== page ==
The Latest: Serbian, Kosovo presidents will not meet

The Latest: Serbian, Kosovo presidents will not meet
A view on street in Presevo, Serbia, Thursday, Sept. 6, 2018. In an ethnic Albanian-dominated region in southern Serbia that borders Kosovo and that has been widely assumed a potential bargaining chip in any land-swap deal between Serbia and its breakaway former province. (AP Photo/Zenel Zhinipotoku)

PRESEVO, Serbia (AP) — The Latest on diplomatic talks between Serbia and Kosovo (all times local):

11:50 a.m.

A top Serbian negotiator at European Union-brokered negotiations on normalizing relations with Kosovo says the two nations’ presidents won’t meet in Brussels as expected.

Serbian government official Marko Djuric said on Friday in Brussels that Serbian President Aleksandar Vucic “will not talk today with the representatives of Pristina.”

Kosovo is a former province of Serbia that declared independence in 2008. Belgrade does not recognize its independence.

Djuric added that “there are not minimum conditions to talk to the representatives of Pristina today.” Djuric cited “all the threats and deceits” from Kosovo that he says have made the meeting impossible.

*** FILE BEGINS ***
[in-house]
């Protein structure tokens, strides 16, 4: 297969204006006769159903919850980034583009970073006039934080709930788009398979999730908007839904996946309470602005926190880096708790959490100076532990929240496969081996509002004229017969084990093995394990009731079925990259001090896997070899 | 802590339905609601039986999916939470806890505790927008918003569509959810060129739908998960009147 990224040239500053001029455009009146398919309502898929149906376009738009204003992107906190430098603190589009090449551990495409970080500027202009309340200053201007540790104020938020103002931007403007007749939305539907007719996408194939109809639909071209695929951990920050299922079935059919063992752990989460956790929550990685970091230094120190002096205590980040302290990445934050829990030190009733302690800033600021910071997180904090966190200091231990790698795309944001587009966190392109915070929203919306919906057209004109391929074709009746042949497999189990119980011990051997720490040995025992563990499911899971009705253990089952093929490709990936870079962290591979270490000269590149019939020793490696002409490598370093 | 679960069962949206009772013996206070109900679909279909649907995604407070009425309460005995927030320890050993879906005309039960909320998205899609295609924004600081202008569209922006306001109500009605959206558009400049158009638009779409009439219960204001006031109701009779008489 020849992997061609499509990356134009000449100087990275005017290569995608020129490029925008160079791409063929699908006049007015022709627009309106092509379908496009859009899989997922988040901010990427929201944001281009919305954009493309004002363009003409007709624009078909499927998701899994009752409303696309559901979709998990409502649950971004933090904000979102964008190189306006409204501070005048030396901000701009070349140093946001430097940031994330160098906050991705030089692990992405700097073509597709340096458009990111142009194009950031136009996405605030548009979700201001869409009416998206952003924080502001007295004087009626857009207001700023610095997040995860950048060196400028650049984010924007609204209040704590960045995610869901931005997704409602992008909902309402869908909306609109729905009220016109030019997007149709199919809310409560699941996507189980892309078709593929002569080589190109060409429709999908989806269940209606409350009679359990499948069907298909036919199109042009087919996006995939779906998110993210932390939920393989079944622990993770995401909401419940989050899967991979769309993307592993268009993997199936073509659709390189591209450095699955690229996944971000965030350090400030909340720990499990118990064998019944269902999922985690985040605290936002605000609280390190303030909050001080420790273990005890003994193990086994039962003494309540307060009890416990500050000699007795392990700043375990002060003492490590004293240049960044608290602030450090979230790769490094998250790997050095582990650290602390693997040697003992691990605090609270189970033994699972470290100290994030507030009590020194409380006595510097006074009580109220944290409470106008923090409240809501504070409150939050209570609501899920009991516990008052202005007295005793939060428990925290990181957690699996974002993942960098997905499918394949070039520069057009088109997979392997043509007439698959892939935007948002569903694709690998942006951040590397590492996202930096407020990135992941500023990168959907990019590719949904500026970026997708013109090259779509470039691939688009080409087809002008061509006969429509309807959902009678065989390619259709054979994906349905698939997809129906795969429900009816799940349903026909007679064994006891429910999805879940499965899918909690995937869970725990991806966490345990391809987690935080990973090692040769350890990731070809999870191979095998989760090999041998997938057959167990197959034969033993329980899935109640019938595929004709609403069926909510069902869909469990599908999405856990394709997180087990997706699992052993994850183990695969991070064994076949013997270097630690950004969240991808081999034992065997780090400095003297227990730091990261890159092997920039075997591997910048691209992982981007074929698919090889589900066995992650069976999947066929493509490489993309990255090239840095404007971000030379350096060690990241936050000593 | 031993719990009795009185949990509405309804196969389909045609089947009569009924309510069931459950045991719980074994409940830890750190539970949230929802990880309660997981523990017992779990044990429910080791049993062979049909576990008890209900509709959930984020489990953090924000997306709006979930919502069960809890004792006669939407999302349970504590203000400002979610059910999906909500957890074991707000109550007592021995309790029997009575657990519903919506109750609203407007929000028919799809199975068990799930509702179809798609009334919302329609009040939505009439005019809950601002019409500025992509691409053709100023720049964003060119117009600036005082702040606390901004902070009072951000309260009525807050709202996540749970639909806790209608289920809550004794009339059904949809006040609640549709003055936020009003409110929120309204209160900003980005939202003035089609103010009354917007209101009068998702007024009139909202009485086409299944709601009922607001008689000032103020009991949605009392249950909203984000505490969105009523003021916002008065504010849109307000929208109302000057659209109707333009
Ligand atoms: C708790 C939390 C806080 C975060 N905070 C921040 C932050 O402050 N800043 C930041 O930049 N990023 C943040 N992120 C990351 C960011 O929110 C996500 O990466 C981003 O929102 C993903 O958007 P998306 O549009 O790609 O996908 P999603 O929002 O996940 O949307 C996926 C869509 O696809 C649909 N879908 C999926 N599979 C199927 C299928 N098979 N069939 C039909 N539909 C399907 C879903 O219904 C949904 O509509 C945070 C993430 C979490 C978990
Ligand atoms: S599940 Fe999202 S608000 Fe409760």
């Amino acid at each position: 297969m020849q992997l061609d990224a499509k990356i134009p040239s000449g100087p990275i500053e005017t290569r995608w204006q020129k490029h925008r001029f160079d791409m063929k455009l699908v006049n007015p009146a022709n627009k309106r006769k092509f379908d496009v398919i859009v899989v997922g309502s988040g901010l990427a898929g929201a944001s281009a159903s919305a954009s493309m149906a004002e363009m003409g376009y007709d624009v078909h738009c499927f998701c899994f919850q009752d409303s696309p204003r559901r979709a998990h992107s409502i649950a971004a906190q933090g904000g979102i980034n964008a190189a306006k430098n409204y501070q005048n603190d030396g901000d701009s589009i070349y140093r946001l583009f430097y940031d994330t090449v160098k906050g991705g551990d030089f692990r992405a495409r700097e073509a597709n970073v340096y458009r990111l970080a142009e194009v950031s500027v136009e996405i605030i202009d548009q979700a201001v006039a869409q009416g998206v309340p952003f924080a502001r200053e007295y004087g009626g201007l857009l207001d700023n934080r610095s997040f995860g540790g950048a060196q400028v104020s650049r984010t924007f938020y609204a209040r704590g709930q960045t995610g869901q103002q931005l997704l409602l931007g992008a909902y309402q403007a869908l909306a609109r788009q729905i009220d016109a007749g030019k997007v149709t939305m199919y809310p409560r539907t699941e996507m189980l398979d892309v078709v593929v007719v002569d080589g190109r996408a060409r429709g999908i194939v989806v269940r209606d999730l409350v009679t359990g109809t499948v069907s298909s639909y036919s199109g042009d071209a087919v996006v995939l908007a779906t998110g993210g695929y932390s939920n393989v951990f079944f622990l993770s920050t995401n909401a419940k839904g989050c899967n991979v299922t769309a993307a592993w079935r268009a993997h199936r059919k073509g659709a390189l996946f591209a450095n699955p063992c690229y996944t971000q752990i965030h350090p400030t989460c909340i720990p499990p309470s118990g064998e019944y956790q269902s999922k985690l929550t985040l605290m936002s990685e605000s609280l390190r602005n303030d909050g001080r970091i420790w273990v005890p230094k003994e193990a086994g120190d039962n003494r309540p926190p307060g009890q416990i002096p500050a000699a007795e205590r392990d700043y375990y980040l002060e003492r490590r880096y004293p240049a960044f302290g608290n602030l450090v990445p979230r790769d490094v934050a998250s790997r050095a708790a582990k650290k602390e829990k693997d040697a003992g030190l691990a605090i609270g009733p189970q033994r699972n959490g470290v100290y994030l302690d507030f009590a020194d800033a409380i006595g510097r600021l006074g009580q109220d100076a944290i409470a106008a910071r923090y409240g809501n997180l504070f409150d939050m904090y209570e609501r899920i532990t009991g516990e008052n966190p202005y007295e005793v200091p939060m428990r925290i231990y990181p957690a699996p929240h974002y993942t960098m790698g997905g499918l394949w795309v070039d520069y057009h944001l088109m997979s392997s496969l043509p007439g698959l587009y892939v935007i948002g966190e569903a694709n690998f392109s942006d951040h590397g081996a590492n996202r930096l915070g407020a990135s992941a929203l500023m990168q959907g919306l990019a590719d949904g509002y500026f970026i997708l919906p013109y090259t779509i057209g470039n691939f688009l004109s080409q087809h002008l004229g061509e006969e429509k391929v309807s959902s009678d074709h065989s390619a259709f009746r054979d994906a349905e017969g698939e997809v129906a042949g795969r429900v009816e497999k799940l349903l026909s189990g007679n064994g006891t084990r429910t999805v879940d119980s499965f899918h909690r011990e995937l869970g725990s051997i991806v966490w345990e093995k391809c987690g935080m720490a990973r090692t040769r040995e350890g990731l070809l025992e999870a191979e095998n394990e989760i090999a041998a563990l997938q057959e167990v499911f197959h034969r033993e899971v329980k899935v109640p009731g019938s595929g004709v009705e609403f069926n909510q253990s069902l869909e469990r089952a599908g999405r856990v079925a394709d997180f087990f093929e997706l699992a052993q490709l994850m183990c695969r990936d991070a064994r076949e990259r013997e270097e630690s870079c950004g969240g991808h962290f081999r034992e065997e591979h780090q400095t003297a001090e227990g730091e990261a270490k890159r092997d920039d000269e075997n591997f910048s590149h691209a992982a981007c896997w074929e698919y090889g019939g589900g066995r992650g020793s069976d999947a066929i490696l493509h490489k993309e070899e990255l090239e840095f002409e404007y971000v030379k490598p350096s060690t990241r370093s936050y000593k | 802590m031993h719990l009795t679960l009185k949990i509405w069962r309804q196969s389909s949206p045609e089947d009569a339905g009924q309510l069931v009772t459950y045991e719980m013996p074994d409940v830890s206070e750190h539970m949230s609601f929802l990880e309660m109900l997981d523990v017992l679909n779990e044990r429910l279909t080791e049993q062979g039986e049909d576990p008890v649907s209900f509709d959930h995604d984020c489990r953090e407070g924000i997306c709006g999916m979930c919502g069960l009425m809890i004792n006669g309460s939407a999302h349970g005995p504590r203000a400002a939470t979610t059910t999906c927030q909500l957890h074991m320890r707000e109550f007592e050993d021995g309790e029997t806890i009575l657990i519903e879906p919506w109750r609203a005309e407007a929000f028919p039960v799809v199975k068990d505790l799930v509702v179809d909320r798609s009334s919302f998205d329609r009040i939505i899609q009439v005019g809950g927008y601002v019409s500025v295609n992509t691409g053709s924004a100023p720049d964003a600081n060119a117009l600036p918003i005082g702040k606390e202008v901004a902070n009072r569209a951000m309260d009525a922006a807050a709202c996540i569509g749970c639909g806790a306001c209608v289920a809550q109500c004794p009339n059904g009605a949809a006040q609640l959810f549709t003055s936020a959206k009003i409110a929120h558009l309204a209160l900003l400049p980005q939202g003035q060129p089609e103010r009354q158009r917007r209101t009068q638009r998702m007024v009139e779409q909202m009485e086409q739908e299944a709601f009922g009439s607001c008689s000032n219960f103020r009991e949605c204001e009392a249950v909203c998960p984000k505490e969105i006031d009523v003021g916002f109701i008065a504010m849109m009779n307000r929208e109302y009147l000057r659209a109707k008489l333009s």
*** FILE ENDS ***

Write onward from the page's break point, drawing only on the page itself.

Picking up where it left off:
Vucic has met with the EU’s foreign policy chief Federica Mogherini, who is the mediator in the talks that are aimed at finding a solution to the dispute stemming from the 1990s conflict. Mogherini also met Kosovo President Hashim Thaci.


10:30 a.m.

The idea of a “land swap” between Serbia and Kosovo to settle their long-running dispute once and for all has stirred passions ahead of a new round of talks between former war foes.

The notion would likely see a part of southern Serbia centered on the ethnic Albanian-dominated city of Presevo transferred to Kosovo, while the Serb-dominated northern part of Kosovo, around Mitrovica, would become part of Serbia.

Serbian President Aleksandar Vucic and Kosovo’s Hashim Thaci are meeting Friday in Brussels as part of efforts to normalize relations in the region still riven by tensions from the 1998-99 war.

Both have been told that they must sort out their differences if they want to advance toward EU membership, but there is opposition both domestically and internationally to the land-swap plan.